FJR1300 2013 Review

FJR1300 2013 Review

Gavin, our resident motorbike geek, got given a FJR1300 sports tourer whilst his pride and joy went in for new tyres, here is what he thought of his loaner bike

When the dealer gave me the bike, all I could think of was my colleague, Martyn Dey’s experience of the 2006 model in last year’s RBLR1000. Martyn liked the reliable and predictable ride but felt it was all a bit uninspiring during his epic 1,000 miles around Scotland in tearing wind and rain.

With Martyn’s comments in mind, I wasn’t going to expect much from the Yamaha but it soon became apparent that it actually suited me.

Ride

My usual commute into work is about a 60 mile round trip over a variety of road surfaces from fairly well maintained motorway and A-roads to not so well looked after B-roads, which on my Honda CBR600RR can get a little bit tiring on occasions but with the Yamaha FJR1300 I found the ride to be very comfortable indeed, soaking up the minor imperfections throughout Bucks and Herts road network. It is also unbelievably easy to ride at slow speed making town riding and manoeuvring a cinch. All in all the FJR1300 felt very planted even on water logged motorway riding.

Engine

The 1300cc engine was very powerful but without being intimidating, making the commute easy and relaxed affair rather than a struggle. I did find that the throttle was slightly too snatchy when in sports mode and that it could have done with the addition of a sixth gear for really long distance mile munching. The fifth gear was fine, but I found that I had to constantly change down to overtake.

FJR1300

Equipment

The FJR comes with a host of gadgets and toys which make the experience all that more comfortable. The heated grips come with controls to adjust the intensity of the heat output as well as a variety of different heat settings. The other toy which some may find useful, depending on your height, was the electrically adjustable screen which allowed an adjustment in its height to combat wind turbulence and buffeting. A word of warning though, I am 6ft tall and the screen just didn’t go high enough for me, at the top setting it still threw the air straight onto my helmet making long motorway journeys tiring. An aftermarket Vario touring screen  may fix this issue but if you’re paying £13,000 odd for a motorbike, you’d expect an adjustable screen to adjust to your height.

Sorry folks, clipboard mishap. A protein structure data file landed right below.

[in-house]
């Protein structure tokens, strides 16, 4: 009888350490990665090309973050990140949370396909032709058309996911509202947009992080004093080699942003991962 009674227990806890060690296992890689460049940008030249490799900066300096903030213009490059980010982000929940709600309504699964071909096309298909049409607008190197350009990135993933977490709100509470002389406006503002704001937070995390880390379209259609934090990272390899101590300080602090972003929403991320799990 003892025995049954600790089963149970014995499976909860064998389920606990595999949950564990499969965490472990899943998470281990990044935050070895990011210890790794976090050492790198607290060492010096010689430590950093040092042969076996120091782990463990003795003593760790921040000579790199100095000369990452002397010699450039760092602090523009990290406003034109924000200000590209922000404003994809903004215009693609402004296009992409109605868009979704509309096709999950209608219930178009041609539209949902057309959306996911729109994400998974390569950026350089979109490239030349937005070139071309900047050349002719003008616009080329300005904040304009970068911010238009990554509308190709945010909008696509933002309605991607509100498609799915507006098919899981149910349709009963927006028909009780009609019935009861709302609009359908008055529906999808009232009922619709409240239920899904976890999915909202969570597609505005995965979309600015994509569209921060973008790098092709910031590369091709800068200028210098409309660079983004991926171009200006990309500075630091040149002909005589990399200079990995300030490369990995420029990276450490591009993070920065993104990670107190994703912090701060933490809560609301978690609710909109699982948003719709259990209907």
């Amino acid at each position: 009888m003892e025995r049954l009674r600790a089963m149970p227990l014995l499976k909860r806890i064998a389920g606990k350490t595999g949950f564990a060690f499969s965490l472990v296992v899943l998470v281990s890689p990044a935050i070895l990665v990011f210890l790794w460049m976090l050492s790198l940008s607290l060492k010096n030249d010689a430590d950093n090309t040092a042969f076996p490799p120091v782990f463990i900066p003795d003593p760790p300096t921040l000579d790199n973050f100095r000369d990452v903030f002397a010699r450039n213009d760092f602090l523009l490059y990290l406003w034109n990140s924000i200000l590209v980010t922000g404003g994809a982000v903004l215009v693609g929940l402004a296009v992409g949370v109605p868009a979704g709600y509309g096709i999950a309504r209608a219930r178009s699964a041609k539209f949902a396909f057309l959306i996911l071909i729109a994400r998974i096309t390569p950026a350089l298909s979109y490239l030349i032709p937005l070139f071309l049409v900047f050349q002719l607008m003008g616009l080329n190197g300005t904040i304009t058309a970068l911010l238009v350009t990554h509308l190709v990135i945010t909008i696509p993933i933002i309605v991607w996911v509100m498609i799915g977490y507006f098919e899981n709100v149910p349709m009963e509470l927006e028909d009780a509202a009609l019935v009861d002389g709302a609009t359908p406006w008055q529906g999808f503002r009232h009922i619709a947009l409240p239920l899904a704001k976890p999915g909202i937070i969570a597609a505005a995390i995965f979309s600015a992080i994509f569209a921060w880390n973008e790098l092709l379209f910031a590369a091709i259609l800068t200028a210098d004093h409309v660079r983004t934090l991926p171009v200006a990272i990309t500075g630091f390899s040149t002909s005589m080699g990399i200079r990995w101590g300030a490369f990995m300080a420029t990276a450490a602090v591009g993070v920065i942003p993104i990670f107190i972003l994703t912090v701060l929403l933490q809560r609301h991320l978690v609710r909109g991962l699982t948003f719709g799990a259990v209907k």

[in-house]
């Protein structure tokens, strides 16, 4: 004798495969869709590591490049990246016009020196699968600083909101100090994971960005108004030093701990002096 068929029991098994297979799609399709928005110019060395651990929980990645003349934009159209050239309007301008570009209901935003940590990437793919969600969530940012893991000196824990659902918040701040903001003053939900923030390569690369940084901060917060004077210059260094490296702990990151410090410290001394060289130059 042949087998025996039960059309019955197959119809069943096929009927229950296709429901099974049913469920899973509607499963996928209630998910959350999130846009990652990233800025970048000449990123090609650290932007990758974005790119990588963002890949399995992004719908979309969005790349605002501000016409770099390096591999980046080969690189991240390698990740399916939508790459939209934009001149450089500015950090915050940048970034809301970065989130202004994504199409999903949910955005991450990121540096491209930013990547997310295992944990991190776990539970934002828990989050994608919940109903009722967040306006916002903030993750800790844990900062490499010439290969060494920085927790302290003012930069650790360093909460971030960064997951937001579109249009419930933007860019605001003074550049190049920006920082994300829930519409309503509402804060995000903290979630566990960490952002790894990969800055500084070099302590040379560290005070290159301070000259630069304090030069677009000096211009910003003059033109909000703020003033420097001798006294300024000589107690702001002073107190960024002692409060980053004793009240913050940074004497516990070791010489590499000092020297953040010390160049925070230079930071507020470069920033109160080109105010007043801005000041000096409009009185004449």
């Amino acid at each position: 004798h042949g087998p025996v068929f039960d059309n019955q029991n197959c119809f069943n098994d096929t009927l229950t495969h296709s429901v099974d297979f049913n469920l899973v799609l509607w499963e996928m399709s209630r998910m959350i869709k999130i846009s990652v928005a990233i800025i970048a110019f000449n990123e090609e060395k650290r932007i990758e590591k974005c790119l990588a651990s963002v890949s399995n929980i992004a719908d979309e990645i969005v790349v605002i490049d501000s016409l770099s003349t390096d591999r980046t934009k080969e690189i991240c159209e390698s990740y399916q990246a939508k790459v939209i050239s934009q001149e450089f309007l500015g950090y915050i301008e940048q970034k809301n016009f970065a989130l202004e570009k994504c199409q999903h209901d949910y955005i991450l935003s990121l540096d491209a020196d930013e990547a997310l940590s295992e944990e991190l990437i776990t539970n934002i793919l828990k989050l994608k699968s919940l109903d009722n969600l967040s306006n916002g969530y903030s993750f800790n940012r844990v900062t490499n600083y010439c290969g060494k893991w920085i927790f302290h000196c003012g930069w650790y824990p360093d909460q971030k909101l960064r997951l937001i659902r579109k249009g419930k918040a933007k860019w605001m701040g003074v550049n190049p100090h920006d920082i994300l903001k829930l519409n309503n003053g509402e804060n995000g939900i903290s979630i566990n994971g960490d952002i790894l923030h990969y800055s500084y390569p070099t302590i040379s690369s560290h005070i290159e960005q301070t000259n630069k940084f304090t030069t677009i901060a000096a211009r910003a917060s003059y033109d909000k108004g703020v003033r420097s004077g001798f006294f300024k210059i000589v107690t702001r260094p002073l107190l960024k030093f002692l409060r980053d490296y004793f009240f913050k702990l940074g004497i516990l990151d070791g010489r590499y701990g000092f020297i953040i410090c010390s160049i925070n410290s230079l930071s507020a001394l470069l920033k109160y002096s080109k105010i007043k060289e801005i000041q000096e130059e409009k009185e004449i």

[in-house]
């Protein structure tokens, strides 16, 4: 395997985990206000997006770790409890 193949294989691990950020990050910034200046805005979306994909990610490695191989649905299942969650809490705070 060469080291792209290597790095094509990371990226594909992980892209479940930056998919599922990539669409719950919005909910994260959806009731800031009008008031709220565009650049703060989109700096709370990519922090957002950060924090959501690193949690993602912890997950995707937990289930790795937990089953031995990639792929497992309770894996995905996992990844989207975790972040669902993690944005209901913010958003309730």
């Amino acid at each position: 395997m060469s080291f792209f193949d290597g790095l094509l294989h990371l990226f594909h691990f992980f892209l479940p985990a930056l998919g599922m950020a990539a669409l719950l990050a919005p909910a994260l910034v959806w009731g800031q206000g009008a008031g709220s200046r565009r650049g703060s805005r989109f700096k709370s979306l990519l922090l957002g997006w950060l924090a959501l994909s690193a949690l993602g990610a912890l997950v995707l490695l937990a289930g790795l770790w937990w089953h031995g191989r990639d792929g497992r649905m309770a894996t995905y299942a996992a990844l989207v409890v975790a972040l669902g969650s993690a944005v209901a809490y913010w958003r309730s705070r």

Looks

The jury is out on the aesthetics of the FJR1300, personally I love them. It is big and imposing and has awesome LED running lights which helped drivers spot me coming (you would hope). Others in the office thought it looked like a barge and it is a big bike but with all the gadgets and room, it’s a bit like putting on your slippers, smoking jacket and relaxing into your Winchester chair.

Verdict

Overall I am very impressed with the FJR1300. I normally ride a sporty CBR600RR but found the FJR to be a most comfortable and easy ride without too much fuss

Pros:

  • Comfortable
  • Unbelievably easy to ride at slow speed
  • Powerful without being intimidating
  • Heated grips are fantastic with different heat settings
  • Very planted even at high speed on water logged motorways

Cons:

  • Sports and Touring mode – throttle too snatchy when in Sports mode
  • Could do with a sixth gear for long distance mile munching
  • Not enough adjustment on the electric screen

 

Posted by Andrew Dalton. Posted on: September 24, 2013 at 12:00 am

Andrew Dalton is a highly experienced trial lawyer who delights in taking on difficult and demanding motorcycle cases. He has a tough and relentless litigation style and is utterly focused on getting the best possible outcomes for his clients.